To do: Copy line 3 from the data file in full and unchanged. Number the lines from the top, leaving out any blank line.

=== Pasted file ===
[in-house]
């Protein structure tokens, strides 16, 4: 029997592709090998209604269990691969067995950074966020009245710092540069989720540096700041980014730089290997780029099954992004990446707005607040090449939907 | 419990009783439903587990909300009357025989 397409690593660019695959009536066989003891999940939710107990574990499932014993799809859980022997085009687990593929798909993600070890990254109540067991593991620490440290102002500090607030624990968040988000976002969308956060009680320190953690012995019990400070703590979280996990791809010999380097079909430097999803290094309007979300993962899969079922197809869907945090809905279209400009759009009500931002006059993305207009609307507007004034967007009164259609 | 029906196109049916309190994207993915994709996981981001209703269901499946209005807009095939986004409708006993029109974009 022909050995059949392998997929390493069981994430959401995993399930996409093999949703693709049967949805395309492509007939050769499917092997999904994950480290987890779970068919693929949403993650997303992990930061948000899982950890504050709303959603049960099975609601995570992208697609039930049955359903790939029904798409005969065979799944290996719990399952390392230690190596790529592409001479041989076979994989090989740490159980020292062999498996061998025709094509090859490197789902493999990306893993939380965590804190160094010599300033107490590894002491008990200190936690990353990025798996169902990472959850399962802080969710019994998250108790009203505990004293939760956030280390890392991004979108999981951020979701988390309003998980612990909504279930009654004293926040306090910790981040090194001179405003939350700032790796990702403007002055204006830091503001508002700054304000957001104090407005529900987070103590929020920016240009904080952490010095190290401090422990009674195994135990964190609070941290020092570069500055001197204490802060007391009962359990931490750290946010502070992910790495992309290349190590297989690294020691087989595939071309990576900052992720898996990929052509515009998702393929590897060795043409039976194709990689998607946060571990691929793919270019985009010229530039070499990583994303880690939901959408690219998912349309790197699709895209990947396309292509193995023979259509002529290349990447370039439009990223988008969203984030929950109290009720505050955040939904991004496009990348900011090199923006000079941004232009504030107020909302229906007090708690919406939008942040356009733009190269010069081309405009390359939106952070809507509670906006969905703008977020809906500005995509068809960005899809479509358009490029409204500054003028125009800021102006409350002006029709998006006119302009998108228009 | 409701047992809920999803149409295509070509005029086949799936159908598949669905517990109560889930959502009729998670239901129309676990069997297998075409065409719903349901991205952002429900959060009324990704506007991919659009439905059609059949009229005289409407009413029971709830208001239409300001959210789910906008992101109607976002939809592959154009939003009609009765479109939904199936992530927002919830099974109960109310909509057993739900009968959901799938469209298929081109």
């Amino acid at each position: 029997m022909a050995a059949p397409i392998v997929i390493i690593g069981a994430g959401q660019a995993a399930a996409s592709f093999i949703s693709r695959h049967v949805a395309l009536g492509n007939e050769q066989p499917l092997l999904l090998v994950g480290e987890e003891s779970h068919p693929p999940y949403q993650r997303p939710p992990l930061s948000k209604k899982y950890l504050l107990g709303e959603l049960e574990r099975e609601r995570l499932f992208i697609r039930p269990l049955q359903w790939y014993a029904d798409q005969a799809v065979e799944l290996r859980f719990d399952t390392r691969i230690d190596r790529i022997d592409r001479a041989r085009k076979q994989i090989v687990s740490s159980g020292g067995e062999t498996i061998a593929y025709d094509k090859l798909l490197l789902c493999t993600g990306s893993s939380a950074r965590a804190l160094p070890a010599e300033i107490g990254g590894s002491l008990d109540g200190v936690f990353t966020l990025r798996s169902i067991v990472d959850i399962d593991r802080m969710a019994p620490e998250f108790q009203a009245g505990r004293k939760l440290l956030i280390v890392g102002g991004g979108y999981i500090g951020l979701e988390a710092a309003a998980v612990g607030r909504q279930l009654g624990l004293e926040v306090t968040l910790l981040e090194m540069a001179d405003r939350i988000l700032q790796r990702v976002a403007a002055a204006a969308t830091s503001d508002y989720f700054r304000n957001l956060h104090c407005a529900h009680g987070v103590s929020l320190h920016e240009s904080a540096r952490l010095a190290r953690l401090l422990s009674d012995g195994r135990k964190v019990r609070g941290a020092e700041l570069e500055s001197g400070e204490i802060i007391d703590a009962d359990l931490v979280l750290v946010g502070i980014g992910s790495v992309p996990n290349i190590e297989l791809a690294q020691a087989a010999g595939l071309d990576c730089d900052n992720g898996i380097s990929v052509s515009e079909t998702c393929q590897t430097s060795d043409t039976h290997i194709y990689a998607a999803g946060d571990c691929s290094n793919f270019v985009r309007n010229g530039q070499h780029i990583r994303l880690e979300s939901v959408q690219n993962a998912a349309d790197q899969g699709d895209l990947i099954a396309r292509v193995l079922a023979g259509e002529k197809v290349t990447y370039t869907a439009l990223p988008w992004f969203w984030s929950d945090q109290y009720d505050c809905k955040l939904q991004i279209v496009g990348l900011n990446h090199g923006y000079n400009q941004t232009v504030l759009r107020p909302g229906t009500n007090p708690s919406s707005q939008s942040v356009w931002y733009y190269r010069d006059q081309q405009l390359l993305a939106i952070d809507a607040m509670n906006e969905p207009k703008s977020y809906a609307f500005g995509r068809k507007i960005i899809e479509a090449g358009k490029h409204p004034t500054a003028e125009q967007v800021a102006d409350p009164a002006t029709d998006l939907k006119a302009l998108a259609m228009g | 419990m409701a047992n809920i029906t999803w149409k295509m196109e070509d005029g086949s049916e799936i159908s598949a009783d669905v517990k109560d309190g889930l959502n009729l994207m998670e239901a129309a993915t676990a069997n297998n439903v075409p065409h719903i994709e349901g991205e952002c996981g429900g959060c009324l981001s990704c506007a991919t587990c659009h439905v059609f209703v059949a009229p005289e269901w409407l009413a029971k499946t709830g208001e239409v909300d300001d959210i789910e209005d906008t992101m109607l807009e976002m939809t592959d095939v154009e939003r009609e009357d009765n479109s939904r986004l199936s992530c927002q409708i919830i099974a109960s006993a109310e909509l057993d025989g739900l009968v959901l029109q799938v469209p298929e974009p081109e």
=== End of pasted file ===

């Amino acid at each position: 029997m022909a050995a059949p397409i392998v997929i390493i690593g069981a994430g959401q660019a995993a399930a996409s592709f093999i949703s693709r695959h049967v949805a395309l009536g492509n007939e050769q066989p499917l092997l999904l090998v994950g480290e987890e003891s779970h068919p693929p999940y949403q993650r997303p939710p992990l930061s948000k209604k899982y950890l504050l107990g709303e959603l049960e574990r099975e609601r995570l499932f992208i697609r039930p269990l049955q359903w790939y014993a029904d798409q005969a799809v065979e799944l290996r859980f719990d399952t390392r691969i230690d190596r790529i022997d592409r001479a041989r085009k076979q994989i090989v687990s740490s159980g020292g067995e062999t498996i061998a593929y025709d094509k090859l798909l490197l789902c493999t993600g990306s893993s939380a950074r965590a804190l160094p070890a010599e300033i107490g990254g590894s002491l008990d109540g200190v936690f990353t966020l990025r798996s169902i067991v990472d959850i399962d593991r802080m969710a019994p620490e998250f108790q009203a009245g505990r004293k939760l440290l956030i280390v890392g102002g991004g979108y999981i500090g951020l979701e988390a710092a309003a998980v612990g607030r909504q279930l009654g624990l004293e926040v306090t968040l910790l981040e090194m540069a001179d405003r939350i988000l700032q790796r990702v976002a403007a002055a204006a969308t830091s503001d508002y989720f700054r304000n957001l956060h104090c407005a529900h009680g987070v103590s929020l320190h920016e240009s904080a540096r952490l010095a190290r953690l401090l422990s009674d012995g195994r135990k964190v019990r609070g941290a020092e700041l570069e500055s001197g400070e204490i802060i007391d703590a009962d359990l931490v979280l750290v946010g502070i980014g992910s790495v992309p996990n290349i190590e297989l791809a690294q020691a087989a010999g595939l071309d990576c730089d900052n992720g898996i380097s990929v052509s515009e079909t998702c393929q590897t430097s060795d043409t039976h290997i194709y990689a998607a999803g946060d571990c691929s290094n793919f270019v985009r309007n010229g530039q070499h780029i990583r994303l880690e979300s939901v959408q690219n993962a998912a349309d790197q899969g699709d895209l990947i099954a396309r292509v193995l079922a023979g259509e002529k197809v290349t990447y370039t869907a439009l990223p988008w992004f969203w984030s929950d945090q109290y009720d505050c809905k955040l939904q991004i279209v496009g990348l900011n990446h090199g923006y000079n400009q941004t232009v504030l759009r107020p909302g229906t009500n007090p708690s919406s707005q939008s942040v356009w931002y733009y190269r010069d006059q081309q405009l390359l993305a939106i952070d809507a607040m509670n906006e969905p207009k703008s977020y809906a609307f500005g995509r068809k507007i960005i899809e479509a090449g358009k490029h409204p004034t500054a003028e125009q967007v800021a102006d409350p009164a002006t029709d998006l939907k006119a302009l998108a259609m228009g | 419990m409701a047992n809920i029906t999803w149409k295509m196109e070509d005029g086949s049916e799936i159908s598949a009783d669905v517990k109560d309190g889930l959502n009729l994207m998670e239901a129309a993915t676990a069997n297998n439903v075409p065409h719903i994709e349901g991205e952002c996981g429900g959060c009324l981001s990704c506007a991919t587990c659009h439905v059609f209703v059949a009229p005289e269901w409407l009413a029971k499946t709830g208001e239409v909300d300001d959210i789910e209005d906008t992101m109607l807009e976002m939809t592959d095939v154009e939003r009609e009357d009765n479109s939904r986004l199936s992530c927002q409708i919830i099974a109960s006993a109310e909509l057993d025989g739900l009968v959901l029109q799938v469209p298929e974009p081109e």